Formation of soluble amyloid oligomers and amyloid fibrils by the multifunctional protein vitronectinReport as inadecuate




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Molecular Neurodegeneration

, 3:16

First Online: 21 October 2008Received: 17 September 2008Accepted: 21 October 2008

Abstract

BackgroundThe multifunctional protein vitronectin is present within the deposits associated with Alzheimer disease AD, age-related macular degeneration AMD, atherosclerosis, systemic amyloidoses, and glomerulonephritis. The extent to which vitronectin contributes to amyloid formation within these plaques, which contain misfolded, amyloidogenic proteins, and the role of vitronectin in the pathophysiology of the aforementioned diseases is currently unknown. The investigation of vitronectin aggregation is significant since the formation of oligomeric and fibrillar structures are common features of amyloid proteins.

ResultsWe observed vitronectin immunoreactivity in senile plaques of AD brain, which exhibited overlap with the amyloid fibril-specific OC antibody, suggesting that vitronectin is deposited at sites of amyloid formation. Of particular interest is the growing body of evidence indicating that soluble nonfibrillar oligomers may be responsible for the development and progression of amyloid diseases. In this study we demonstrate that both plasma-purified and recombinant human vitronectin readily form spherical oligomers and typical amyloid fibrils. Vitronectin oligomers are toxic to cultured neuroblastoma and retinal pigment epithelium RPE cells, possibly via a membrane-dependent mechanism, as they cause leakage of synthetic vesicles. Oligomer toxicity was attenuated in RPE cells by the anti-oligomer A11 antibody. Vitronectin fibrils contain a C-terminal protease-resistant fragment, which may approximate the core region of residues essential to amyloid formation.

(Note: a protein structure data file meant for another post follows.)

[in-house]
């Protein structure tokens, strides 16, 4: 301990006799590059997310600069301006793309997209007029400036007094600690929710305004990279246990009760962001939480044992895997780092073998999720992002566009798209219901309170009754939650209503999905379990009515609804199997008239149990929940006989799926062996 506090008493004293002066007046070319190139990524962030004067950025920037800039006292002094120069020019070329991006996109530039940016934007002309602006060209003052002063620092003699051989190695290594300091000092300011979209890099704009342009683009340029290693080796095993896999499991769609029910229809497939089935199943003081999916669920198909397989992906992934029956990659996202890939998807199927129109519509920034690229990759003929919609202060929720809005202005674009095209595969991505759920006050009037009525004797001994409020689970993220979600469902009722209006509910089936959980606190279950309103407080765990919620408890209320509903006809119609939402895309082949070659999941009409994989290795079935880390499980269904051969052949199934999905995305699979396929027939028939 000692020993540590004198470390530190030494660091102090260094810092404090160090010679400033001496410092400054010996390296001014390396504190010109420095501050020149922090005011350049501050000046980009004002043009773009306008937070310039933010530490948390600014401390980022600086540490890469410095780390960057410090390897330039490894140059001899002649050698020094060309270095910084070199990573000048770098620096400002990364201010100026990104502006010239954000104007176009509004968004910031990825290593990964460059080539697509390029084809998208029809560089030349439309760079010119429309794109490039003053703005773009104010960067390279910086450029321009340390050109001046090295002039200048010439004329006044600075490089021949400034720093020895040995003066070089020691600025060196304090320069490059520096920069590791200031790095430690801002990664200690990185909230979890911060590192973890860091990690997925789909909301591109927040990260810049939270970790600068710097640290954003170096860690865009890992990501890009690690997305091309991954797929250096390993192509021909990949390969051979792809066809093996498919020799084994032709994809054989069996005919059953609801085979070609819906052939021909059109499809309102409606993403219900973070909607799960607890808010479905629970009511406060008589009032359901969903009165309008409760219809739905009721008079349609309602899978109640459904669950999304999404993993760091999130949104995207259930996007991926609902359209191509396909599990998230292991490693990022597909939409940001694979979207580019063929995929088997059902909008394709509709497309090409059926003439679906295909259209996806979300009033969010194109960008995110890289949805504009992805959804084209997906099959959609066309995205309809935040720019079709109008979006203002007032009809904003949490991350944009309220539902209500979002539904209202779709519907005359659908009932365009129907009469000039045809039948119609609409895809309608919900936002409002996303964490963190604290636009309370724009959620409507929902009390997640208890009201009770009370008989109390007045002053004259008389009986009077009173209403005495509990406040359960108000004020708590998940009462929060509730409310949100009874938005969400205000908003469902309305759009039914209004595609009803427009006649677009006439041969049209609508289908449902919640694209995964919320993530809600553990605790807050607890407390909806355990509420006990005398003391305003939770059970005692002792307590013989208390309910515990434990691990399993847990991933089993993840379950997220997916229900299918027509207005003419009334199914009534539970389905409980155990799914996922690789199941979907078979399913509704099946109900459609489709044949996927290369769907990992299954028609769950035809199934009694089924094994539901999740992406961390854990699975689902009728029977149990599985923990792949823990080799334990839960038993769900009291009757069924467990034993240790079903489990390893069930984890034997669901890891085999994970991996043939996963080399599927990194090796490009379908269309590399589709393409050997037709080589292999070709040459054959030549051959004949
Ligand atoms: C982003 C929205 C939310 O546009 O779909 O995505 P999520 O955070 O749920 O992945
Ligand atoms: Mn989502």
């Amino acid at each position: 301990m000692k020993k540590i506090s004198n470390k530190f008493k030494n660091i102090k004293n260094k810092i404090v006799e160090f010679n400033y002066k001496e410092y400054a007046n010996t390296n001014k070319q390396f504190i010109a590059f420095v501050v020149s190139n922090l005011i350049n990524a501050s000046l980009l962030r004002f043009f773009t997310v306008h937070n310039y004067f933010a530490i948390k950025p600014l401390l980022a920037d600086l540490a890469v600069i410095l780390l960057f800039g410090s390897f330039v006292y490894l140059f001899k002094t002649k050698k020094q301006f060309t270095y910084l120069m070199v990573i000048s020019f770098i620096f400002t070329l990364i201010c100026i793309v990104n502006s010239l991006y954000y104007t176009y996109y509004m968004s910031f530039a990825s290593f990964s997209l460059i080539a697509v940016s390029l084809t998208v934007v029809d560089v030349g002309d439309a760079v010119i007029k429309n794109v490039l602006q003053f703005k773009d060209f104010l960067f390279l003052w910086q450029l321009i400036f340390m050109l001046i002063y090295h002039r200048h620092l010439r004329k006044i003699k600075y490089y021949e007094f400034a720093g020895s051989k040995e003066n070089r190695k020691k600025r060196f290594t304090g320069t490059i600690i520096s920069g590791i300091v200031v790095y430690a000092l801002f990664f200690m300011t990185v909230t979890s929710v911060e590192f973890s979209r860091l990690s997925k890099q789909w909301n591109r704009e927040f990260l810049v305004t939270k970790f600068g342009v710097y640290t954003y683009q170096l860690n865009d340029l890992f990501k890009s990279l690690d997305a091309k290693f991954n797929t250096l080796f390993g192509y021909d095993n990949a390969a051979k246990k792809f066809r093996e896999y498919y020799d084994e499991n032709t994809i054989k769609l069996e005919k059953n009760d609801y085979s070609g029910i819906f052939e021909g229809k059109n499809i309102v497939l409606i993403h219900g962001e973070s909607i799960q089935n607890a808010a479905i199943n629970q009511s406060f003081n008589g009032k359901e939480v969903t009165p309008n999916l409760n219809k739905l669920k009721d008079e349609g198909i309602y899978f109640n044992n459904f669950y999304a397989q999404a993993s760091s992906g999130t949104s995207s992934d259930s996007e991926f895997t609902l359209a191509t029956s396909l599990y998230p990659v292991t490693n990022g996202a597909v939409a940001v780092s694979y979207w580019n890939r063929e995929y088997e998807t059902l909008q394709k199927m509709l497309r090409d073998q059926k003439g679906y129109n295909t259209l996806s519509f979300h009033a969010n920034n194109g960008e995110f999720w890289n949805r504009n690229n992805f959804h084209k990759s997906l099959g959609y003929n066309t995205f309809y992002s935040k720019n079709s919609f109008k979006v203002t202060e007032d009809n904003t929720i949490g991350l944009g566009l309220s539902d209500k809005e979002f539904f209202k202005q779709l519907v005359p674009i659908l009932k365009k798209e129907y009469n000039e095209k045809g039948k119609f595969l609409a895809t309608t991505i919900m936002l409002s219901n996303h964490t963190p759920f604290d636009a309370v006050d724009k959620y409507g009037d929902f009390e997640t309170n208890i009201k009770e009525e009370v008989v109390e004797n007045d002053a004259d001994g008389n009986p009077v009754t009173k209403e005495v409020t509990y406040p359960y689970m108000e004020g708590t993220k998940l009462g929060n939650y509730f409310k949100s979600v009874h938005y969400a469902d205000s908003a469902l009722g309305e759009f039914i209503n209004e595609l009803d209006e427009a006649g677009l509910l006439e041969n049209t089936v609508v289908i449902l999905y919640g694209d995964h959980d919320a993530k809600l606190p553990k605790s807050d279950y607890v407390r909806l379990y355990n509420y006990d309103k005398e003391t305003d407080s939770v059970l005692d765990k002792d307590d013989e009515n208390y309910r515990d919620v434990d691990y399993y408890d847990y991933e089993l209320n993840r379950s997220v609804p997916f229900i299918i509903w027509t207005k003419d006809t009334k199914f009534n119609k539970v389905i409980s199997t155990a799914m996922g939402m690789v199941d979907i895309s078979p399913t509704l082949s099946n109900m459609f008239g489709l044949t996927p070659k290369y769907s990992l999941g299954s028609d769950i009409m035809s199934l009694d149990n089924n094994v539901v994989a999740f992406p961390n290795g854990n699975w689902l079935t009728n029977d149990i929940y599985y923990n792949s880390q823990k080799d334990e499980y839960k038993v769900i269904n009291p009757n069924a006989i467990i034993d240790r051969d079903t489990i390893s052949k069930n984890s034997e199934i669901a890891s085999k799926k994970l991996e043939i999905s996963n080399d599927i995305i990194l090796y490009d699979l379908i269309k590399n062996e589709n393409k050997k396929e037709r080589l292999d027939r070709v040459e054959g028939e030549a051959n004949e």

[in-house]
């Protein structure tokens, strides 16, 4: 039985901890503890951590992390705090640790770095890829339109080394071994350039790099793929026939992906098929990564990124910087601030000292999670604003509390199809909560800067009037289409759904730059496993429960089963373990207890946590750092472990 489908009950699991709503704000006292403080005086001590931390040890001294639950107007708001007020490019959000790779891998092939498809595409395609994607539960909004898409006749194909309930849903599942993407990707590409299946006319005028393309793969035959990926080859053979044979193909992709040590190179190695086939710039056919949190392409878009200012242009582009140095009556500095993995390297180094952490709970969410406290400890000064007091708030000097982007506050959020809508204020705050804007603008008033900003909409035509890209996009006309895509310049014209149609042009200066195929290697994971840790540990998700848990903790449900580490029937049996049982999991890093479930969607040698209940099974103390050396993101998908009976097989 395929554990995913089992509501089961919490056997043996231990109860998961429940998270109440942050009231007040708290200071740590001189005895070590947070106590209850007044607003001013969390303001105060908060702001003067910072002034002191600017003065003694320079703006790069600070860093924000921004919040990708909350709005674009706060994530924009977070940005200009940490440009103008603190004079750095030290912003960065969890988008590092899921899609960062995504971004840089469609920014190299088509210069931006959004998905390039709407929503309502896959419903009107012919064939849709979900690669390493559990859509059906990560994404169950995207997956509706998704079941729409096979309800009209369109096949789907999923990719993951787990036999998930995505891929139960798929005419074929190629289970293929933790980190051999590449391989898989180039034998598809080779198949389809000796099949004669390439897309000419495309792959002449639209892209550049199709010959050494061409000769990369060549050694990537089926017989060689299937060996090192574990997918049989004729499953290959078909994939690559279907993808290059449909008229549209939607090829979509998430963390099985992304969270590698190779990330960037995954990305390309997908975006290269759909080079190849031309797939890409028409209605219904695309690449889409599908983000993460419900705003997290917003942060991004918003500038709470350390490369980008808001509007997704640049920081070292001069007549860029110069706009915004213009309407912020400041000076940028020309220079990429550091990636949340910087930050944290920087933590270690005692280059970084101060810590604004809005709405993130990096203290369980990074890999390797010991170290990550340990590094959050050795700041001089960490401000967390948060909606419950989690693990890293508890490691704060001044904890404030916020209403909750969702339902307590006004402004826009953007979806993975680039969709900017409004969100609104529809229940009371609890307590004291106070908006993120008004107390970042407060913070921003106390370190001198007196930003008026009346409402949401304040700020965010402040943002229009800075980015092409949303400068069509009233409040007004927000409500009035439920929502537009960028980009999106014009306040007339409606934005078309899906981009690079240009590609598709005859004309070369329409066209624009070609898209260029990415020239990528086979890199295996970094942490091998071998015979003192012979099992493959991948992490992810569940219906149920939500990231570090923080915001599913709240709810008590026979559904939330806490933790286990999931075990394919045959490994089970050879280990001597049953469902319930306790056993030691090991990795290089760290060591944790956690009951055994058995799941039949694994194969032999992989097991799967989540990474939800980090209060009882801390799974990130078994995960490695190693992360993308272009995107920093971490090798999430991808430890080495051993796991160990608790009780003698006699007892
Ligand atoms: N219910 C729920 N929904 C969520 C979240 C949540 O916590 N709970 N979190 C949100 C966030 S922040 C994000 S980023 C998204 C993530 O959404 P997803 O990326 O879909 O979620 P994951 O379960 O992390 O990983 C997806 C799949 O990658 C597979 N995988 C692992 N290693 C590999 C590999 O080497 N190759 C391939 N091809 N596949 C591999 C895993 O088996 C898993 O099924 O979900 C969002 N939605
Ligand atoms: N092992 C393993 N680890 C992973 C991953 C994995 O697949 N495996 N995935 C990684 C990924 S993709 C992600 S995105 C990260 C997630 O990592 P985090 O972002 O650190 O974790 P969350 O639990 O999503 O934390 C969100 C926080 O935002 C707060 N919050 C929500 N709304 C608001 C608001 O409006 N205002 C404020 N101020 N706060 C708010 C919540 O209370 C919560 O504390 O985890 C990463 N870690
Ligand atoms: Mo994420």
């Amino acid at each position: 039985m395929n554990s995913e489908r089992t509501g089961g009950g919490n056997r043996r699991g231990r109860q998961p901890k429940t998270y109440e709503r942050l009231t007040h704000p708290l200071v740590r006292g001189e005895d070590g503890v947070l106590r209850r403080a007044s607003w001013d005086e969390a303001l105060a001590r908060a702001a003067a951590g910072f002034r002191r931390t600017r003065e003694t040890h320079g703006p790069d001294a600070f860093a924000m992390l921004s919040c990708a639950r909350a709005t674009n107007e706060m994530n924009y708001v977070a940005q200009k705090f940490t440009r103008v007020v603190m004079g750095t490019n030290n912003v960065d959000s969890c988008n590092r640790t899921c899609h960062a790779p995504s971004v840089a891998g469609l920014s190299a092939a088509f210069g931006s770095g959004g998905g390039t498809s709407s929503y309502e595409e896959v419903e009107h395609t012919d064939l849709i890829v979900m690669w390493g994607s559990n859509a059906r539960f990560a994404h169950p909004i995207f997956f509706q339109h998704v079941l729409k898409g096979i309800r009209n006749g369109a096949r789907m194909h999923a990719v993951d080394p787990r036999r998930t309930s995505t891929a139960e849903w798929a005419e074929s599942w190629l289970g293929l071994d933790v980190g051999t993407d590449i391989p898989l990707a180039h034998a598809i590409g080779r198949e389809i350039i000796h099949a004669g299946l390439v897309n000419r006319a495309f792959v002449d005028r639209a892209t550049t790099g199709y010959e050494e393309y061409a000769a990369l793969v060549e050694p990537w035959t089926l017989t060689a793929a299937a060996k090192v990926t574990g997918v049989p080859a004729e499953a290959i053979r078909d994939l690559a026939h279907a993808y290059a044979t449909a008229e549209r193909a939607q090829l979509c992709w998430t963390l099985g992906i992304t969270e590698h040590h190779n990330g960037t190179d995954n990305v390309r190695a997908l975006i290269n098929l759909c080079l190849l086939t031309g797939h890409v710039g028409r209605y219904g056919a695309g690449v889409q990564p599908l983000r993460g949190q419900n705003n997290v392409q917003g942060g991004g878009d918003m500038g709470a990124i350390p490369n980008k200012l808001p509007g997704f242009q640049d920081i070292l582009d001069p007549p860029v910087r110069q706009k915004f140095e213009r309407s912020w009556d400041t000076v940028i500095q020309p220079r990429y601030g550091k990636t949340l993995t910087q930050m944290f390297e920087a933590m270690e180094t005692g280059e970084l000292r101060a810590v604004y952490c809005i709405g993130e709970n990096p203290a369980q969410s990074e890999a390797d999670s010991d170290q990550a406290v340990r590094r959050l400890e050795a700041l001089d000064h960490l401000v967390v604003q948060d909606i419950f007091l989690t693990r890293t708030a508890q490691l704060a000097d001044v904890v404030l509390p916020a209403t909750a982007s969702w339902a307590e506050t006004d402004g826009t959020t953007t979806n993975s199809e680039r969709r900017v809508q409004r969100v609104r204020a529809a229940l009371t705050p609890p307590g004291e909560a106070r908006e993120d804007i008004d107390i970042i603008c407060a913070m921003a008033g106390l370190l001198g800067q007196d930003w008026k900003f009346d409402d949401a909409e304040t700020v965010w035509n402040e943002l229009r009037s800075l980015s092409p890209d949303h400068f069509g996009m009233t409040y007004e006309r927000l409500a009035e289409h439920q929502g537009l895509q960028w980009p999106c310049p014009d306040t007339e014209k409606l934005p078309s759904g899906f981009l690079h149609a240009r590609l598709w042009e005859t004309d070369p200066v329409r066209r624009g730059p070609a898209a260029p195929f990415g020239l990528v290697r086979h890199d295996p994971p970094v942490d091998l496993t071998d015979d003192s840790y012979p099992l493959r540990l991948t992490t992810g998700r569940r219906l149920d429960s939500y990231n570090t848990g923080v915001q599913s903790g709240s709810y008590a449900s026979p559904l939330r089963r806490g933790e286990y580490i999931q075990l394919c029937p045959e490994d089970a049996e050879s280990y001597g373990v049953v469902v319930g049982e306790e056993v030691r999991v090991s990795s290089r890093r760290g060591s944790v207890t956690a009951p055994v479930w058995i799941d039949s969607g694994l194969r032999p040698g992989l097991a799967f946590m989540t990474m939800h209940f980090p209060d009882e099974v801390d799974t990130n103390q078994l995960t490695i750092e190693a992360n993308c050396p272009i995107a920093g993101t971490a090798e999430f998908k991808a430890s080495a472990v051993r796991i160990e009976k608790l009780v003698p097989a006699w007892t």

ConclusionThese data reveal the propensity of vitronectin to behave as an amyloid protein and put forth the possibilities that accumulation of misfolded vitronectin may contribute to aggregate formation seen in age-related amyloid diseases.

Electronic supplementary materialThe online version of this article doi:10.1186-1750-1326-3-16 contains supplementary material, which is available to authorized users.

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Author: Thuzar M Shin - J Mario Isas - Chia-Ling Hsieh - Rakez Kayed - Charles G Glabe - Ralf Langen - Jeannie Chen

Source: https://link.springer.com/







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